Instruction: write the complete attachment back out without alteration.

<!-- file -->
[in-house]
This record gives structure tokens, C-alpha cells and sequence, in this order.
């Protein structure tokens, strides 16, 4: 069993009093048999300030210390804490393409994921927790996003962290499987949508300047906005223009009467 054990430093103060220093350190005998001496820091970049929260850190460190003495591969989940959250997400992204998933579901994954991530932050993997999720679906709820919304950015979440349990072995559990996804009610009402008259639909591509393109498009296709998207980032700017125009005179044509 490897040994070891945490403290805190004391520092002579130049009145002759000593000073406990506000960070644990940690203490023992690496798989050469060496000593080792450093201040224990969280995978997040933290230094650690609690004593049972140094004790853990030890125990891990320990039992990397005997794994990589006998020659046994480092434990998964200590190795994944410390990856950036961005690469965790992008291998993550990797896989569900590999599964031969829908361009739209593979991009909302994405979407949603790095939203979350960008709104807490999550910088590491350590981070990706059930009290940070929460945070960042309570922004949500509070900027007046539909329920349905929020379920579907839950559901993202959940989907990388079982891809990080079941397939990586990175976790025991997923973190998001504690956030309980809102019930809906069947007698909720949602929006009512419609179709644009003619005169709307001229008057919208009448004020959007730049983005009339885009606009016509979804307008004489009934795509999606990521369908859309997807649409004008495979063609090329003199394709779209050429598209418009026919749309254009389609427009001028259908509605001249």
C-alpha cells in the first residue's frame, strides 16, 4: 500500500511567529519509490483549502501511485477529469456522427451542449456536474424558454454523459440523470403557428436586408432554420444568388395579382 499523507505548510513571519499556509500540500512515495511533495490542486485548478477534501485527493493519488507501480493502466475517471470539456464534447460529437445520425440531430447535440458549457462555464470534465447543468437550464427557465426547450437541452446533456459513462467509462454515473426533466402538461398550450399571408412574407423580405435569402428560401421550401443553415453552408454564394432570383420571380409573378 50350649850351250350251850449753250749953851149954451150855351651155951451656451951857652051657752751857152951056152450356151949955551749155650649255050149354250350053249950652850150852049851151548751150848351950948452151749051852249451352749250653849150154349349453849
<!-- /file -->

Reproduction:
[in-house]
This record gives structure tokens, C-alpha cells and sequence, in this order.
């Protein structure tokens, strides 16, 4: 069993009093048999300030210390804490393409994921927790996003962290499987949508300047906005223009009467 054990430093103060220093350190005998001496820091970049929260850190460190003495591969989940959250997400992204998933579901994954991530932050993997999720679906709820919304950015979440349990072995559990996804009610009402008259639909591509393109498009296709998207980032700017125009005179044509 490897040994070891945490403290805190004391520092002579130049009145002759000593000073406990506000960070644990940690203490023992690496798989050469060496000593080792450093201040224990969280995978997040933290230094650690609690004593049972140094004790853990030890125990891990320990039992990397005997794994990589006998020659046994480092434990998964200590190795994944410390990856950036961005690469965790992008291998993550990797896989569900590999599964031969829908361009739209593979991009909302994405979407949603790095939203979350960008709104807490999550910088590491350590981070990706059930009290940070929460945070960042309570922004949500509070900027007046539909329920349905929020379920579907839950559901993202959940989907990388079982891809990080079941397939990586990175976790025991997923973190998001504690956030309980809102019930809906069947007698909720949602929006009512419609179709644009003619005169709307001229008057919208009448004020959007730049983005009339885009606009016509979804307008004489009934795509999606990521369908859309997807649409004008495979063609090329003199394709779209050429598209418009026919749309254009389609427009001028259908509605001249």
C-alpha cells in the first residue's frame, strides 16, 4: 500500500511567529519509490483549502501511485477529469456522427451542449456536474424558454454523459440523470403557428436586408432554420444568388395579382 499523507505548510513571519499556509500540500512515495511533495490542486485548478477534501485527493493519488507501480493502466475517471470539456464534447460529437445520425440531430447535440458549457462555464470534465447543468437550464427557465426547450437541452446533456459513462467509462454515473426533466402538461398550450399571408412574407423580405435569402428560401421550401443553415453552408454564394432570383420571380409573378 50350649850351250350251850449753250749953851149954451150855351651155951451656451951857652051657752751857152951056152450356151949955551749155650649255050149354250350053249950652850150852049851151548751150848351950948452151749051852249451352749250653849150154349349453849